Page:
The New York Islanders gained a point but lost a shootout and a chance to tally another regulation win and build more space at the top of the Metropolitan Division, where the idle second-place Rangers now trail by three points but with four games in hand.
The home team victors, the flu-ridden Florida Panthers, toughed out a tight 4-3 shootout win after coughing up three one-goal leads. They kept pace with the wild-card-holding Boston Bruins, who won earlier in the day.
Jonathan Huberdeau, whose spin-around shot from the slot gave the Panthers a brief third-period lead, also scored the only conversion in the shootout, which saw John Tavares, Frans Nielsen and Josh Bailey all fail to beat Dan Ellis.
The loss was a tough Isles debut for Michal Neuvirth, who waited ages to face his first shot -- a stark contrast to the work he's handled in Buffalo all season -- and only faced 18 shots overall. Still, he was only beaten by one daunting deflection and some great moves from Panthers forwards.
Fall Back, Come Back
The Islanders opened like wild fire in the first period, teasing that they might really take it to the Panthers, who have battled the flu bug and on this night were missing Aaron Ekblad and Tomas Kopecky to illness -- not to mention injuries to their first two goalies in Roberto Luongo and Al Montoya.
But that was indeed just a tease, and the Panthers -- perhaps aided by choppy home ice -- were able to slow the game down from there all the way through overtime. The home team also opened scoring when an Erik Gudbranson shot took a sharp redirection off Casey Cizikas in the low slot to elude Neuvirth.
Gudbranson found himself trying to stir a ruckus much of the night, initiating run-ins with Colin McDonald and Tavares early on, and getting offsetting unsportsmanlike penalties with Anders Lee early in the third when both players wrestled behind the Panthers net.
Tavares erased Gudbranson's goal early in the second with a dizzying series of moves on a breakaway created by Lee intercepting Nick Bjugstad's pass in the neutral zone.
But Bjugstad -- who is just a treat to watch -- showed his own fine hands four minutes later when he took a pass from behind the net, dragged and roofed a backhand past Neuvirth to restore the Panthers' one-goal lead, 2-1.
Nick Leddy sent the teams to the second intermission tied at 2-2 when his power play shot from the point took a fortunate deflection off a Panthers stick to beat Ellis. That was Leddy's 10th goal of the season.
Huberdeau's goal came at 9:26 of the third period, and you wondered if the Islanders would run out of comeback luck.
Not at all: Bailey tied it three minutes later in somewhat shocking fashion, a slapshot from the top of the left-wing circle to beat Ellis high, and elicit an eruption from Islanders fans in that corner of the arena. The play was reminiscent of an exchange earlier in the period, when Tavares hit the post with the score still 2-2.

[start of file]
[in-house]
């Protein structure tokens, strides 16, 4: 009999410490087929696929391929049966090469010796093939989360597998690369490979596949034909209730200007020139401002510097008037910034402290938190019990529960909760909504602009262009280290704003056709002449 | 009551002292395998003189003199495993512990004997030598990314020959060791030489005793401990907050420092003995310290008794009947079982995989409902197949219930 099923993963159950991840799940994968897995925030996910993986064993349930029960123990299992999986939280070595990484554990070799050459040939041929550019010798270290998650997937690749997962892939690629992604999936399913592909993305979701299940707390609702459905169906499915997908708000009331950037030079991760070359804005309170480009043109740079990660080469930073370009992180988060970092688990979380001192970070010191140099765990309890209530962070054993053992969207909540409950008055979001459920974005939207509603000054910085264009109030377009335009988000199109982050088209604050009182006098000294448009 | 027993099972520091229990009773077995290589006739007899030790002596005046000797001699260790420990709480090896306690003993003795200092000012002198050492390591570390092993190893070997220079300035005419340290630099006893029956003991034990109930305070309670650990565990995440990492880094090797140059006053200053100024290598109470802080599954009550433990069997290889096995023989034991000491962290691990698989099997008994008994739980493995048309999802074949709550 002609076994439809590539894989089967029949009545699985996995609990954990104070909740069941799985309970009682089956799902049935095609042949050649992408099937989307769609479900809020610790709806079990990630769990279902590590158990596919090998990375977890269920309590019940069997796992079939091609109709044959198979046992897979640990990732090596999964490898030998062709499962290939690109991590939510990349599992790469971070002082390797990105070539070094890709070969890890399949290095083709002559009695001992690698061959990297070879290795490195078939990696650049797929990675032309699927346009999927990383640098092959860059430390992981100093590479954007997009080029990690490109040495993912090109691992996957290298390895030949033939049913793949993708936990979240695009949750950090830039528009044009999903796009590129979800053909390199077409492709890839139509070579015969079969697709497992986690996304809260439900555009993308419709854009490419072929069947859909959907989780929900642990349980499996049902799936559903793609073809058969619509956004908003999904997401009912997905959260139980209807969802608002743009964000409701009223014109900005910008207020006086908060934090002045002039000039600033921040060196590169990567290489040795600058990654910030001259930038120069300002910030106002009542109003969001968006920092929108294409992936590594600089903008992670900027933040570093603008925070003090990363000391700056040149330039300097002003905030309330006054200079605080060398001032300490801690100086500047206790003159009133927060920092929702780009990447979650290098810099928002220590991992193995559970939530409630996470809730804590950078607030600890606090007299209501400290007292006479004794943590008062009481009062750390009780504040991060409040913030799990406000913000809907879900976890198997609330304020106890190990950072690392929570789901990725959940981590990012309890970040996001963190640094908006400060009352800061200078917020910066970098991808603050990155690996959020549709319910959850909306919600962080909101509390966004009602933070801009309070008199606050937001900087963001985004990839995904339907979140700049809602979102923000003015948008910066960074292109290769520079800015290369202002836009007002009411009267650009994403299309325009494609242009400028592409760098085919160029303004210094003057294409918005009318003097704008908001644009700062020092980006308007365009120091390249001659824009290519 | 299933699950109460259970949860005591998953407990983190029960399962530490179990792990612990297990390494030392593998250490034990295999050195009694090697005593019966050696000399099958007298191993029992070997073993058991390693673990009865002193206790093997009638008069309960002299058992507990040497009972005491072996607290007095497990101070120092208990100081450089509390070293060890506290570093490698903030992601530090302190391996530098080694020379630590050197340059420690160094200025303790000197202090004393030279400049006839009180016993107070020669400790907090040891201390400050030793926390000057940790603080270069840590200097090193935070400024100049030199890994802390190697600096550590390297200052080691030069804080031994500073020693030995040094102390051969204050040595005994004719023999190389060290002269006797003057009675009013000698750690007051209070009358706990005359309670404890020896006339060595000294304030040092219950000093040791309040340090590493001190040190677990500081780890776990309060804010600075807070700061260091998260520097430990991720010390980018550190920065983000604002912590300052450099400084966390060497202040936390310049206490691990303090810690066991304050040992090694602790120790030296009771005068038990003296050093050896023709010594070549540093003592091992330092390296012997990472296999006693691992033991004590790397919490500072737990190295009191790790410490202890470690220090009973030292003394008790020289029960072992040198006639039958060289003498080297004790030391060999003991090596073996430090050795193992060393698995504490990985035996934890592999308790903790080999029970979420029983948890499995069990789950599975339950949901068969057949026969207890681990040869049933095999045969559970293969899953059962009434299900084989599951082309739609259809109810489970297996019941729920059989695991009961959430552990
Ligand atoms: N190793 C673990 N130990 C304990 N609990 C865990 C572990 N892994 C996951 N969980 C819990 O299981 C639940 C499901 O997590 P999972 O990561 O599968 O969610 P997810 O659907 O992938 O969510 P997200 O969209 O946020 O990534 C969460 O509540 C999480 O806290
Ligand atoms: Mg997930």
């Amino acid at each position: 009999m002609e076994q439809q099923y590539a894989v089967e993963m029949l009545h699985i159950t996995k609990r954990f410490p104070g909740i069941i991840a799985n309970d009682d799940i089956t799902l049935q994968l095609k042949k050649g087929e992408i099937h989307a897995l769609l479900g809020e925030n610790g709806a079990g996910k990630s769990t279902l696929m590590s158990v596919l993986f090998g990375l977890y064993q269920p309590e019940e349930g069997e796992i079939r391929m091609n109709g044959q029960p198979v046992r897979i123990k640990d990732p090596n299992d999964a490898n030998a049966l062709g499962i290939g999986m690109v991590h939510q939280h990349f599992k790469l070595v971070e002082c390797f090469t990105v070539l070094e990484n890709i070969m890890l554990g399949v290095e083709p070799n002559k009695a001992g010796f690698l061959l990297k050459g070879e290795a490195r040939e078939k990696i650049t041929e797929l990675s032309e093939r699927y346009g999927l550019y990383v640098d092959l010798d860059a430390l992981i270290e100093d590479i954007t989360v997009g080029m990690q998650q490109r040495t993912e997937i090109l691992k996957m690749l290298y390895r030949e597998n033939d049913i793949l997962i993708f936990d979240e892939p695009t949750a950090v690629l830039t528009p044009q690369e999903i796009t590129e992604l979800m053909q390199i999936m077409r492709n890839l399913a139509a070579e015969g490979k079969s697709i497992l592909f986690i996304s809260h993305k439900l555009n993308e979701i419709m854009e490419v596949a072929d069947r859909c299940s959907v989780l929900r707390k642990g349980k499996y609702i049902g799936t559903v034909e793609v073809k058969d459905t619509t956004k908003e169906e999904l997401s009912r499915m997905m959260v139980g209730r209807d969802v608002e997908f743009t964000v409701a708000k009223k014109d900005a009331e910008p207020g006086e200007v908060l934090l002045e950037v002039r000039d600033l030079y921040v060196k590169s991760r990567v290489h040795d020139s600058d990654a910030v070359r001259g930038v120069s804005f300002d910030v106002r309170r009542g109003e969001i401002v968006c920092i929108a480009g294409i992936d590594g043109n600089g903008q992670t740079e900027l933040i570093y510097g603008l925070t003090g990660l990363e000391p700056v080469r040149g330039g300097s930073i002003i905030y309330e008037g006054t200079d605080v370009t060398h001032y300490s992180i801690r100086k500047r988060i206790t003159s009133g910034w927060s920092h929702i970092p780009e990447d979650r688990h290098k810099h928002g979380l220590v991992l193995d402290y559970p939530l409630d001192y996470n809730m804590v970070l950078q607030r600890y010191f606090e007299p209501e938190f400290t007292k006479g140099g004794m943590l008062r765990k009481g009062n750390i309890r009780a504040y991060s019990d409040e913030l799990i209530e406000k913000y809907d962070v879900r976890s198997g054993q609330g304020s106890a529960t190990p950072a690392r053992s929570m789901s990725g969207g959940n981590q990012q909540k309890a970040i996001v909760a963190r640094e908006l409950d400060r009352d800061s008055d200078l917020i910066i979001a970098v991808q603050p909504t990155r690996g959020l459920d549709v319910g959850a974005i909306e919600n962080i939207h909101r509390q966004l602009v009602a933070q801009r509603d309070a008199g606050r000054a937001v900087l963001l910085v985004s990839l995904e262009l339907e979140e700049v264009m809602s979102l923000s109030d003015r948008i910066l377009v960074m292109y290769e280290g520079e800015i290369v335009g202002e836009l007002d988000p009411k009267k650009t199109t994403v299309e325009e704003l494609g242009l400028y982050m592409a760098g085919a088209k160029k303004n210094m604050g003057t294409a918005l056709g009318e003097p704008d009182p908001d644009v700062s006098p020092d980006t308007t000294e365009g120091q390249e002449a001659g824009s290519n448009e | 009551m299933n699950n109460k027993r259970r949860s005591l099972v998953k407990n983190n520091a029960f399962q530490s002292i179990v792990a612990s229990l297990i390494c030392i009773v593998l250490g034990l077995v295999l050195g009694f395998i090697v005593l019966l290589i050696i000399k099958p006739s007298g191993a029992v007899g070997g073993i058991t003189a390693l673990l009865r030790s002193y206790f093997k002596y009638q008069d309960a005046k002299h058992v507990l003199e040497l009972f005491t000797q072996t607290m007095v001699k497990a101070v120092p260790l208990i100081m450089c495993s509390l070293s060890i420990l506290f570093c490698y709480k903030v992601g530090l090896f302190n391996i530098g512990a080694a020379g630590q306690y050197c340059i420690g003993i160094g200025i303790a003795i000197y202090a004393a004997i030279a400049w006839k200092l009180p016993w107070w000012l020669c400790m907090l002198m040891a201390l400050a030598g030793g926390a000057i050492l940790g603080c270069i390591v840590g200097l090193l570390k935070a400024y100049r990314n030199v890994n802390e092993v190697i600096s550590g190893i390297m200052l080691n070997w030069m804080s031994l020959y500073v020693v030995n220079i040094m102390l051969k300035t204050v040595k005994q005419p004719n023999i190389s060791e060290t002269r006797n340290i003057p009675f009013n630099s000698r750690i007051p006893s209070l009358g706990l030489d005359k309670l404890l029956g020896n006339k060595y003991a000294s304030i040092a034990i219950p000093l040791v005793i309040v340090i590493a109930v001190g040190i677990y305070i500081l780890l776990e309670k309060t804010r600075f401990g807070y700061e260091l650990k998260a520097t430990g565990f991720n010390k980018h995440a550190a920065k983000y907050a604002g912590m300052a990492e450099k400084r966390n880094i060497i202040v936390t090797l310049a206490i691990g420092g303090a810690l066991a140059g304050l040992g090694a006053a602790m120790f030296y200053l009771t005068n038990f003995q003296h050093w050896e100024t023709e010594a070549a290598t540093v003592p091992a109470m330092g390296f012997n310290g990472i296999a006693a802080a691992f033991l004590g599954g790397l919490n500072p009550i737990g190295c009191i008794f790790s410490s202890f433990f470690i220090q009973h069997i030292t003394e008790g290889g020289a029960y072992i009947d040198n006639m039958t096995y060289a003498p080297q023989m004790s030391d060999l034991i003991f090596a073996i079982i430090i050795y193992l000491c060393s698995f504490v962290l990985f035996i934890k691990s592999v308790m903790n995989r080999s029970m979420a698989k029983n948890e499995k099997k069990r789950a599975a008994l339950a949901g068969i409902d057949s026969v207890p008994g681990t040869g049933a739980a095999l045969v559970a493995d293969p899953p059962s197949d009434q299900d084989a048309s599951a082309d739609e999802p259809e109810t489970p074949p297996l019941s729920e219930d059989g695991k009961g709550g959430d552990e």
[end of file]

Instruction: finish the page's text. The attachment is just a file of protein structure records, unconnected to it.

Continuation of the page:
Bailey's goal was assisted by Tavares, giving the Islanders captain three points on the night and momentary sole possession of the league scoring lead with 70 points in 67 games.
Huberdeau's shootout conversion was one of those borderline deals: He made his pull back move and basically came to a "stop" deep into the Islanders goaltender's crease, forcing a sprawling Neuvirth back to his post. This is the grey area of laboratory moves and contact that makes the shootout the butt of cranky purists' derision.
But it's also worth a whole standings point. (On that note: The Panthers improve to 7-10 in shootouts this season, while the Isles drop to 7-3. Yes, the Cats have been in seventeen shootouts this season.)
Speaking of standings points, the Isles now have four in their first three games of this four-game trip. They next head to Toronto for a Monday game with the Leafs, who were absolutely torched on home ice tonight by the Blues.
Whatever condition the fragile Leafs are in Monday, the Isles will want to get two points and do so without incident: They fly home for a game with the Rangers the next night.
If you're in the States, remember to spring forward for daylight savings time.
Quote of the Night
Not a quote exactly, but Howie Rose and Butch Goring said they brought up the rough ice -- or bouncing pucks, at least -- to Denis Potvin at the intermission, and found themselves laughing at how passionately defensive Potvin was about it all.
Meanwhile, after the game, Neuvirth talked about his lack of work and the adjustment. In Newsday's recap:
"I haven't been in a game like that all season and I think I couldn't get into the game, mentally," Neuvirth said. "Different hockey, different system -- it's just different."
Again, a tough debut that from the outside could look like, "Wait, this was an upgrade?" But he made a few really sharp saves, and here's betting he'll figure it out.